5. Bad employers have really really weird and offensive traditions. Using “graduation” as a euphemism for terminations, a behavior Dan Lyons reveals in his book “Disrupted,” is bizarre and cruel. But unfortunately Hubspot, the company Lyons worked for, isn’t the only company that likes offensive traditions. Drinking games that cause physical discomfort, a culture of “jokes” that are hurtful, or “trust exercises” that are dangerous are other examples. The sign of a bad company is these “traditions” continue for years, and the company defends them as “culture.” Bad company policies can lead to rape or assault, and are often policies that employment attorneys warn about to no avail. Instead, leadership refuses to stop them because they don’t have the power to, or because those who report them are considered too thin-skinned by the company. Then comes the lawsuits.

Ironically, a bad company isn’t a bad client for an employment attorney. But I do pity the people who work there. Because maybe they came there for the money, or maybe they came there because they had no other options, but they all leave the same way: demoralized and angry. And that outcome is avoidable.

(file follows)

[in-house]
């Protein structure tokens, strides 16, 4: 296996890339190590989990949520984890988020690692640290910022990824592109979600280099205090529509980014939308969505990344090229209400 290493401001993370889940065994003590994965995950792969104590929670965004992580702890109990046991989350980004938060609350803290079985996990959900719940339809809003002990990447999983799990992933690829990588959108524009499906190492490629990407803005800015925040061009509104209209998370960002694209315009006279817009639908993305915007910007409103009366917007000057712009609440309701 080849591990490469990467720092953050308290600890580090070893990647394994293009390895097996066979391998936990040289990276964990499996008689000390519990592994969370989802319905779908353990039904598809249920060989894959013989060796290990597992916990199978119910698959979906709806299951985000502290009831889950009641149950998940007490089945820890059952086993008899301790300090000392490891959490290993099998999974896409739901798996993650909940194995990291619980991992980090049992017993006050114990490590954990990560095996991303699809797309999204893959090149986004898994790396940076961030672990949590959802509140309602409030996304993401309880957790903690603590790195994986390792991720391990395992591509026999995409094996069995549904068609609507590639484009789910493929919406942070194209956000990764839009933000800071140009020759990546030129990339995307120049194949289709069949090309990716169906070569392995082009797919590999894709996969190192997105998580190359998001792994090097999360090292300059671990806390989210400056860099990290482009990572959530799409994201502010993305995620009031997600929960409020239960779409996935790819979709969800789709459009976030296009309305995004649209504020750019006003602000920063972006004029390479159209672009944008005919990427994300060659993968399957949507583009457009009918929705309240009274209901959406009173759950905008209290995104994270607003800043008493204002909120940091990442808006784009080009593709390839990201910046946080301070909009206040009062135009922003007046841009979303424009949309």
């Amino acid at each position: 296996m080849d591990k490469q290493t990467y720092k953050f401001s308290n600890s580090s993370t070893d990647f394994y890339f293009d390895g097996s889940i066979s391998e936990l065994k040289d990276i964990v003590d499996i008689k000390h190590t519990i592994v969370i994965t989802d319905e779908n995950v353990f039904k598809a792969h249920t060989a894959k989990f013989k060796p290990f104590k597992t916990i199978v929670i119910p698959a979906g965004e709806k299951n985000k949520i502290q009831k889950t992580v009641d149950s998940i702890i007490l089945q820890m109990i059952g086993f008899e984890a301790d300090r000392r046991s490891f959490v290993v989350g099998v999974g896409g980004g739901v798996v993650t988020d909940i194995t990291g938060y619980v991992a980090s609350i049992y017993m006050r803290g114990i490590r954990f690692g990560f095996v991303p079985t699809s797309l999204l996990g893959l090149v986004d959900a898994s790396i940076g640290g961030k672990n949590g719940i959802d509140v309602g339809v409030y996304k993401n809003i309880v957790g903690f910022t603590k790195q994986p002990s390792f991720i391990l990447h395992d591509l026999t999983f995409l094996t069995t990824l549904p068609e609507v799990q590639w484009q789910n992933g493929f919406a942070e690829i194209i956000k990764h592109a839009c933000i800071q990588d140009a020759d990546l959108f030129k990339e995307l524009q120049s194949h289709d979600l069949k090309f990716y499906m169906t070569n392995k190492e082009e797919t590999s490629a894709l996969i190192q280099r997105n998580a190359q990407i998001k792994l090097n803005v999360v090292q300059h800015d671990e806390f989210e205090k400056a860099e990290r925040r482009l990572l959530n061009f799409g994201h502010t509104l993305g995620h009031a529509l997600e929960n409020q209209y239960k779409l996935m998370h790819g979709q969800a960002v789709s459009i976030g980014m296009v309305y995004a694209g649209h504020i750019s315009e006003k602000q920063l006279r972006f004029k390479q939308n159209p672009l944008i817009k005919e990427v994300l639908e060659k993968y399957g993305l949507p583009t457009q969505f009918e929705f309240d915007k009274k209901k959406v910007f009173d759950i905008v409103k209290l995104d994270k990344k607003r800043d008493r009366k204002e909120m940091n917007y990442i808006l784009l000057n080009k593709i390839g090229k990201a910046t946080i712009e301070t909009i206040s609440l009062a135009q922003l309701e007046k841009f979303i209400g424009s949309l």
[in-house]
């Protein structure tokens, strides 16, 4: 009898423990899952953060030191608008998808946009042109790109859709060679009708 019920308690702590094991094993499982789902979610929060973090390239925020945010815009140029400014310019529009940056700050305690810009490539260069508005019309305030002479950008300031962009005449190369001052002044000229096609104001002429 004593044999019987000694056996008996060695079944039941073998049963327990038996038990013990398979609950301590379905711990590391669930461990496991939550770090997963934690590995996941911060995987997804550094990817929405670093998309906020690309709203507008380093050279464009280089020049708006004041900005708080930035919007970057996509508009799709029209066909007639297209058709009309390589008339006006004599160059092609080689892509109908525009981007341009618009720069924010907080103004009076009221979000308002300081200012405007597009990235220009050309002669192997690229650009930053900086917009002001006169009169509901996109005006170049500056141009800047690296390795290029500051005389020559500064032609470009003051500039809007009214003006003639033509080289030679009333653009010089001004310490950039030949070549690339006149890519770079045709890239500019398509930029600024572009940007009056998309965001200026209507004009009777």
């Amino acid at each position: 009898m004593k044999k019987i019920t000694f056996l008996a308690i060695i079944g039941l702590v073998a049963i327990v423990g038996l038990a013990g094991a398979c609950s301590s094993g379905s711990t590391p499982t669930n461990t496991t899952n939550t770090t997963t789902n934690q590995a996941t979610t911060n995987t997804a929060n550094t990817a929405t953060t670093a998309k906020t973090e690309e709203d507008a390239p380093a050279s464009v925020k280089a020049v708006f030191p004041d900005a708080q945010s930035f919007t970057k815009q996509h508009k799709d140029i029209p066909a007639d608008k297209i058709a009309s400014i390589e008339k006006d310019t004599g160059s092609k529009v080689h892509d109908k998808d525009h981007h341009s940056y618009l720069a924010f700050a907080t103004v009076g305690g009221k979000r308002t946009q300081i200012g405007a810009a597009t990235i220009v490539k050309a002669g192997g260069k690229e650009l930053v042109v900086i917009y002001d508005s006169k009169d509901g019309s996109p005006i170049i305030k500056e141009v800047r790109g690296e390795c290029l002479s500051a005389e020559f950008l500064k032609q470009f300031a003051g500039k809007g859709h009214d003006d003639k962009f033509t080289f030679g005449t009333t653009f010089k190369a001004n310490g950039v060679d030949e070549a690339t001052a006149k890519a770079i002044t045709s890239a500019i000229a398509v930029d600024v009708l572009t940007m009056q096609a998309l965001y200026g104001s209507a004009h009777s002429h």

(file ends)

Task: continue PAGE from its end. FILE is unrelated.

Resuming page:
What can a company do to not be a bad employer?

It is actually not hard to not be a bad employer, but it does take some accountability and some intentionality. Be accountable for the people you hire. Try to make them succeed, and if they don’t understand where the hiring process failed. Train your managers adequately. Train everyone adequately. Be intentional with your employees. Give them duties that help them grow. With bad employers, intentionality and accountability are in short supply. And it shows.


beth-robinsonBeth Robinson lives in Denver and is a business law attorney and employment law guru. She practices at Fortis Law Partners. You can reach her at employmentlawgurubr@gmail.com and follow her on Twitter at @HLSinDenver.

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Published at Wed, 15 Feb 2017 00:05:01 +0000